On the way down to the game today on the subway, I ran into four very attractive 40ish ladies wearing Louisville gear.
One of them saw my Temple football T-Shirt.
“You are going to love Teddy Bridgewater,” she said. “He’s very enjoyable to watch.”
I nodded and told her I was all too familiar with Bridgewater from last season. Then they asked me for directions to McFaddens, I walked them there and they thanked me profusely. (Louisville had their pre-game tailgate at McFadden’s.)
All in the name of being a good host for fellow American Athletic Conference fans, even if it’s only for a year.
I walked away thinking about the “enjoyable to watch” comment. I guess he’s enjoyable to watch, if you are into watching the bad guys. I haven’t really enjoyed watching a quarterback since Adam DiMichele and that’s because he played for the good guys. (Chris Coyer was also good the bowl year, but he’s no Adam DiMichele because that kid made more good throws in pressure situations under duress than any Temple quarterback I could ever remember and I really admired ADM for that.)
Still, I saw enough of P.J. Walker today to know I’m going to like what I see in the not-too-distant future. He’s no Adam DiMichele, at least not yet, but he reminds me a little of Teddy Bridgewater Light, at least the Teddy Bridgewater I saw two years ago when he quarterbacked Louisville to a 7-6 record. Walker is nowhere near as good as the current Bridgewater, but maybe by the end of the season he’ll be throwing more than one touchdown pass a game and we can start the discussion.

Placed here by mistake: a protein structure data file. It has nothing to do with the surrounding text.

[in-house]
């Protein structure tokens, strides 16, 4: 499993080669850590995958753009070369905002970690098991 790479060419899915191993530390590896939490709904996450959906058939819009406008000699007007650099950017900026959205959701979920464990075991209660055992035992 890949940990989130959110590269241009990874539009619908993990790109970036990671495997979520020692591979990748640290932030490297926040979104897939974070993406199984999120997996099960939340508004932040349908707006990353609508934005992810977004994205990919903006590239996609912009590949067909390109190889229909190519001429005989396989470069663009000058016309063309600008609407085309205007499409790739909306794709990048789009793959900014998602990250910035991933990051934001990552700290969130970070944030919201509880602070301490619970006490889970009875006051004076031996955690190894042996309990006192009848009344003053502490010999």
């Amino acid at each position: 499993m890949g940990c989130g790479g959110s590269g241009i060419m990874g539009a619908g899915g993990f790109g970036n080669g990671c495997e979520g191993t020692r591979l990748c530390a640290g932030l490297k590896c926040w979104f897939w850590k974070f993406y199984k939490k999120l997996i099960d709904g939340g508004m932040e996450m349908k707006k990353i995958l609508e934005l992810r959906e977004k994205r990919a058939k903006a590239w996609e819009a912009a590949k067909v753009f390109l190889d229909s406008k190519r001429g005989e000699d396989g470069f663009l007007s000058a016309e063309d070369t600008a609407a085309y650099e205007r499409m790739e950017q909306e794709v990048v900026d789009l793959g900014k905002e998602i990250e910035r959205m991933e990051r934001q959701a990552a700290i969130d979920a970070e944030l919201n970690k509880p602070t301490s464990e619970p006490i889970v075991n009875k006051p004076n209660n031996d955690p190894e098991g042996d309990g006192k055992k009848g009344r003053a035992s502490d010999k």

Last week, the problem with Connor Reilly was the brutal play-calling. I’m still convinced had Temple committed to moving the sticks with a short passing attack instead of throwing 50 long bombs, the Owls would have beaten Idaho fairly easily. Still, the few times Connor was allowed to throw an intermediate pass, he seemed to throw it through the receiver instead of leading the receiver. On Walker’s long first-half pass to Robbie Anderson, he led the receiver perfectly just like Bridgewater does on many of his throws. That’s encouraging.
Who knows how good Walker is going to be, but I think there’s enough of an upside there to think he’s going to be really good. The best predictor of future success is past success and Walker is last year’s New Jersey High School Player of the Year, giving Temple its second N.J. Player of the Year in as many seasons. Khalif Herbin, the 2011 winner, was spotted on the sideline and I would love to see him get a chance to play, too. He’s a playmaker, like Walker, but, like Walker before today, it’s pretty hard to make plays from the sideline.
All I want from Walker is to be American Athletic Conference Player of the Year and, while that won’t happen this year, I think it can not too far down the line. Hopefully, I’ll be on someone else’s subway one day telling people, “You are going to love P.J. Walker. He’s very enjoyable to watch.”